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Film crew goes back in time at Snoqualmie Railway Depot, Tollgate Farm | Slideshow
"Who would hang an umbrella on a hat rack?" a set dresser grumbles as she shifts the collection of umbrellas and old-fashioned hats hanging in the entry of the Northwest Railway Museum depot in Snoqualmie.
She's talking to herself, as she fusses with suitcases and furnishings in the depot, and there seems to be a lot of that going around Wednesday morning in Snoqualmie, as headset-wearing, clipboard-carrying creative types bustle around the depot and, kitty-corner across Railroad Avenue, an empty lot now overflowing with trailers and cars.
A film crew has set up camp in Snoqualmie, for two days of shooting an independent film called "You Can't Win." The movie, based on the book with the same name, will star Michael Pitt, of Boardwalk Empire, and follows the story of author, hobo and criminal Jack Black, from about 1880 to 1920. The film also relies heavily on trains, which is how the crew ended up in Snoqualmie, renting rail cars and the depot building for a setting.
"It's logistically very difficult to film on trains," said movie co-producer Matt Parker. "Finding these guys was hugely invaluable."
Museum staff started working with Dave Drummond, a location scout for the movie, several months ago, and negotiated two days of filming at several of the museum's attractions.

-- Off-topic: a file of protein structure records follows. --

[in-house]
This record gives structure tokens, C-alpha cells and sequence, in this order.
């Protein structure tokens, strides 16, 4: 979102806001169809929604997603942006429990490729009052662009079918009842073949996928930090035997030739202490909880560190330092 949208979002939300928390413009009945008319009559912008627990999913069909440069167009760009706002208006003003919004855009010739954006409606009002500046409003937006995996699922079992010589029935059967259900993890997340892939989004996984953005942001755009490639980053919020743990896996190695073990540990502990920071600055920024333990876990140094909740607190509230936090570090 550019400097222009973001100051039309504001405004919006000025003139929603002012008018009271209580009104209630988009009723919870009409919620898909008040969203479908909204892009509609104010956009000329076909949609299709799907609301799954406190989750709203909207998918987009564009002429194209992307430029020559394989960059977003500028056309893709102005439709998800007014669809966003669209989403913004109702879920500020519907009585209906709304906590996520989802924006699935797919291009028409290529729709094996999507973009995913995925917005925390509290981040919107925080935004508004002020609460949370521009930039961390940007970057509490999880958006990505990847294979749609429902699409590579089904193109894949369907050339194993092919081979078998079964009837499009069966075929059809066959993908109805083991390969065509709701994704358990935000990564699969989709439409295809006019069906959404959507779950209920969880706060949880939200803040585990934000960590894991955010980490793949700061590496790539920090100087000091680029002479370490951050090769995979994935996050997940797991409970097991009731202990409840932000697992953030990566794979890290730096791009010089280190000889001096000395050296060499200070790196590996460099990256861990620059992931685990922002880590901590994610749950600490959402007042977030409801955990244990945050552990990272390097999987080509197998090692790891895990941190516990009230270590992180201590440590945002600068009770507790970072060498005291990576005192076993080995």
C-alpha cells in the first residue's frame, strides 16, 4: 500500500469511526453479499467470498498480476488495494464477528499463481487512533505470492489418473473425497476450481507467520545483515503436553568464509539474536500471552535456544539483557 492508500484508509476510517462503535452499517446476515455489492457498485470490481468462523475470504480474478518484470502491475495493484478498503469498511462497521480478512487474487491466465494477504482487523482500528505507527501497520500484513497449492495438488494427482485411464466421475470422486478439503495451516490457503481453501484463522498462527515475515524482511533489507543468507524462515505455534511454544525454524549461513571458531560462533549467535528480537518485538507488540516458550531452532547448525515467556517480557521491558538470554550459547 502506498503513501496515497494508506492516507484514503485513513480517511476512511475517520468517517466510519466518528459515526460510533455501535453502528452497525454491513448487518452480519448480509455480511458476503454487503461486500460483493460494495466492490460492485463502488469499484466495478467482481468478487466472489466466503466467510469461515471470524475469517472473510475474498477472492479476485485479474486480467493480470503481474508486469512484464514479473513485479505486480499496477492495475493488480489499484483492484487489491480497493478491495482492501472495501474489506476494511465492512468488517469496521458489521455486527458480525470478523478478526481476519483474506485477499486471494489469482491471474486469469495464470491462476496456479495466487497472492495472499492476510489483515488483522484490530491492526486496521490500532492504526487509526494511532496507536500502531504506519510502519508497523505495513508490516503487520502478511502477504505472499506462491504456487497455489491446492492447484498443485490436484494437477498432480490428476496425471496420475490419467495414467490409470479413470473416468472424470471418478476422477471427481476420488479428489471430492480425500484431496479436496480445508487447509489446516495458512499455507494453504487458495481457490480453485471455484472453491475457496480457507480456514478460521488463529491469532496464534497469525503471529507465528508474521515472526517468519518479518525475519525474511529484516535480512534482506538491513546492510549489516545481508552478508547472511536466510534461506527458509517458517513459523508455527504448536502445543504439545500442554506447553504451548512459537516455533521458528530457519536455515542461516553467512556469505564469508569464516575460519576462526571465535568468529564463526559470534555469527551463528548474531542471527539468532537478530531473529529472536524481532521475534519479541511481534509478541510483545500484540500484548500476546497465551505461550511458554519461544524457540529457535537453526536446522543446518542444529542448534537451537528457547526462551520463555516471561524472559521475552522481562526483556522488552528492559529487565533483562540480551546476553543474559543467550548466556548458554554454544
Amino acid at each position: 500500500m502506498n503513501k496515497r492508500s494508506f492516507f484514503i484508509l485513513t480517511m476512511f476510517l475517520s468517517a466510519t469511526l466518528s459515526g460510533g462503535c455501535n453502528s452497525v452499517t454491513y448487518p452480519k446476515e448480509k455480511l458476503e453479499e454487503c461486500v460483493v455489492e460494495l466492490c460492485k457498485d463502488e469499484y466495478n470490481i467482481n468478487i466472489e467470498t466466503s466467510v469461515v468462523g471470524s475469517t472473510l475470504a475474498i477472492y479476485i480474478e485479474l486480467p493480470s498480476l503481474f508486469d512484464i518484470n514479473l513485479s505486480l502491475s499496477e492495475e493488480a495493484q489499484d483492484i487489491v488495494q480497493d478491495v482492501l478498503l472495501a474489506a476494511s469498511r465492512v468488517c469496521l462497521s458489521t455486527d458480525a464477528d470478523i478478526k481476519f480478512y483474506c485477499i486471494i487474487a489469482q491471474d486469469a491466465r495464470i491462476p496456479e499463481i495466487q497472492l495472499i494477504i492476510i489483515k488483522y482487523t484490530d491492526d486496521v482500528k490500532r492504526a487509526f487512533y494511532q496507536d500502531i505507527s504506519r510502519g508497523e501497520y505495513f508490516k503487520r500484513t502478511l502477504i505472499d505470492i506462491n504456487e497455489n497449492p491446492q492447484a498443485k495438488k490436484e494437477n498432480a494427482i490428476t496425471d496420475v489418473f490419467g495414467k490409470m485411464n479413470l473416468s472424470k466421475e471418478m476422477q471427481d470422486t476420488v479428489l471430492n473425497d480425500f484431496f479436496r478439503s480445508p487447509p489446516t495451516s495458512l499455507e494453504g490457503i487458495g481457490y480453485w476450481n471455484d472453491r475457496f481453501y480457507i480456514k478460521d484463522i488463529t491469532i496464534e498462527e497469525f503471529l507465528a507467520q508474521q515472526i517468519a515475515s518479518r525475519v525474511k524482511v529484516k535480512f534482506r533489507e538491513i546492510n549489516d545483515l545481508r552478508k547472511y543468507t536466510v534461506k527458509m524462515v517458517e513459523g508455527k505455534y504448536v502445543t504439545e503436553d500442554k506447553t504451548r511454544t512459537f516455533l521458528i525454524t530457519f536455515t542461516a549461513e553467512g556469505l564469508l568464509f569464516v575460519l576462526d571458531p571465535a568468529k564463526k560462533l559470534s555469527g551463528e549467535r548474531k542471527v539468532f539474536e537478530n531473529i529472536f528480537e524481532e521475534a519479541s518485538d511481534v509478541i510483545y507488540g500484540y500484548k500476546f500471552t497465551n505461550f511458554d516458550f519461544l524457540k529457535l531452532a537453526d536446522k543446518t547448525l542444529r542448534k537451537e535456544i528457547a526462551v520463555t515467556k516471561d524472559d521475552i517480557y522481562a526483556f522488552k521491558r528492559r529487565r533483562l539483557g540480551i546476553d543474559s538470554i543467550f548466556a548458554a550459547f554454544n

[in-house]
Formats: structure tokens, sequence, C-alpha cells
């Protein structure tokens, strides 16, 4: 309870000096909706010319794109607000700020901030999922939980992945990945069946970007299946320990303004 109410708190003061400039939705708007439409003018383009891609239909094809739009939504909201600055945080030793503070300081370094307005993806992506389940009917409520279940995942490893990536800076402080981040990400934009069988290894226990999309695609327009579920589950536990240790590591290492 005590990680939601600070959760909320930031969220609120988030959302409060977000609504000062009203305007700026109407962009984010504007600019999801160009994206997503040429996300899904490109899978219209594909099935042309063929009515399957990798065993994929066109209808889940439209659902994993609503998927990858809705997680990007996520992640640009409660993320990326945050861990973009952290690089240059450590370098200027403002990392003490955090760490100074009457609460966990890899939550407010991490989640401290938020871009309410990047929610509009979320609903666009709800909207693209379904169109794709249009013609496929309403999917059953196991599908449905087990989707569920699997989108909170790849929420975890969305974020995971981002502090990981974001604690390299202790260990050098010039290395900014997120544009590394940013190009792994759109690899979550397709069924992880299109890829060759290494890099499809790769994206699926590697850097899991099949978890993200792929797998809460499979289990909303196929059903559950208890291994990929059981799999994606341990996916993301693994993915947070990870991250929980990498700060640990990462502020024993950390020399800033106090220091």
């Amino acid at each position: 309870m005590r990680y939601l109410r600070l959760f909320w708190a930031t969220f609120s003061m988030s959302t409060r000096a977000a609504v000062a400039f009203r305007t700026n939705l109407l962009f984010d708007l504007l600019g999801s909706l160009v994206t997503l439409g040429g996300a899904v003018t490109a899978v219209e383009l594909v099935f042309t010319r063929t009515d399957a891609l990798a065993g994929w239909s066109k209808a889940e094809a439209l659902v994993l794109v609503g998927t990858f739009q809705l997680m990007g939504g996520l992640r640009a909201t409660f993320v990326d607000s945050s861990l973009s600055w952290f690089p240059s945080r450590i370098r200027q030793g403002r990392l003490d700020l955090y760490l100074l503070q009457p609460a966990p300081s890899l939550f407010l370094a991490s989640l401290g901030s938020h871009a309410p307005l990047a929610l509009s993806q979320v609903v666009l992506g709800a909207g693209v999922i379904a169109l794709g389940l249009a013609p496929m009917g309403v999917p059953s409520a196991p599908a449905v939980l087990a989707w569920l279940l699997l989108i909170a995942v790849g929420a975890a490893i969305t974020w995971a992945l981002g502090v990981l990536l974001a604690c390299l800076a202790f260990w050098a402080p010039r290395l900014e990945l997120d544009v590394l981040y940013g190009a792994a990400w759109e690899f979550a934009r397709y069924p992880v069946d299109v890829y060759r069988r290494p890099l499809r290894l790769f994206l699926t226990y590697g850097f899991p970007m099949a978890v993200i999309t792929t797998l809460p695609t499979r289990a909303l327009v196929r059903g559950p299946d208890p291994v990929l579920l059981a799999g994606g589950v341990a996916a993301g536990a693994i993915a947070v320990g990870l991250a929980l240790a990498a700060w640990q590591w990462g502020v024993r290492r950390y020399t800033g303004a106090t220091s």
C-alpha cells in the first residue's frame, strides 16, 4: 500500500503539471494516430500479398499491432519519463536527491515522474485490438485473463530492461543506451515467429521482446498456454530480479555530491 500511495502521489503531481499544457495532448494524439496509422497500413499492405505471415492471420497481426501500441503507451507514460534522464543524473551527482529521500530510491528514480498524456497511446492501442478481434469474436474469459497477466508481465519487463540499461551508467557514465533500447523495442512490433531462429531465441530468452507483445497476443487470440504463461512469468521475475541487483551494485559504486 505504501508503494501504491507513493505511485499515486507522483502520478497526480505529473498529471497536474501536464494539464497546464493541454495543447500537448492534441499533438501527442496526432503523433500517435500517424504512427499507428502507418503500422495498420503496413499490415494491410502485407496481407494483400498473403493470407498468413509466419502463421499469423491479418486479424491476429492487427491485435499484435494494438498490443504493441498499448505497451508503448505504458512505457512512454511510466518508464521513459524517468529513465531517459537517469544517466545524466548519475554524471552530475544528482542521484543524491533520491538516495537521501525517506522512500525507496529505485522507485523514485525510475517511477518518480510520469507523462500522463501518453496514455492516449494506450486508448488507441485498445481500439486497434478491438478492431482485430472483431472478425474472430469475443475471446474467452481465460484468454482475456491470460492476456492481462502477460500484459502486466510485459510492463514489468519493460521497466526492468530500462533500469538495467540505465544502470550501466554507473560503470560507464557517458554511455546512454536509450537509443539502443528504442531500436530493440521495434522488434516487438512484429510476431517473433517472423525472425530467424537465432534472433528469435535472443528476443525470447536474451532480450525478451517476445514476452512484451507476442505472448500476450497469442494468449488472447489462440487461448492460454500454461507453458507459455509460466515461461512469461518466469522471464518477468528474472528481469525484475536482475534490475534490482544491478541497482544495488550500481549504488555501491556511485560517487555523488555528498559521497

"They'll be on moving cars, they'll be in our train shed, it's been set up as a studio," explained museum executive director Richard Anderson.
Wednesday, they were transforming the museum's depot, from the offices of museum staff, back into the train ticket office it used to be. Out in front, an old steam engine put out fake smoke, getting ready for its close-up.
"We made them (this) train, with what they wanted on it," said Sue Van Gerpen, marketing manager for the museum. "There's a steam engine, there are freight cars, there's a rail car, there's a lumber car…"
The car interiors will be used, too, and Van Gerpen said the crew has been very professional and gracious about adhering to the museum's requirements for preserving the historical value of the cars -- a real considering the role some of the cars will play in the film.
"We're going to have a lot of exciting scenes, that we're not allowed to disclose to you," Anderson said.
The movie, directed by Robinson Devor of Seattle, has scenes all over the state, including Snohomish, Tacoma's old City Hall, Seattle's Chinatown, Mount Rainier, Port Townsend, and Butte, Mont. Closer to home, the film crew moves to the Tollgate Farm for filming on Friday, and has already filmed parts of the movie on a clear-cut hillside north of Snoqualmie.
"You Can't Win" will be in filming through mid-June, Parker said, and he expects a lengthy post-production process. He said it would likely debut at a festival in 2013, with a wider release after that.
"We always hope for a huge national release," he said. "We think it's going to be a good movie."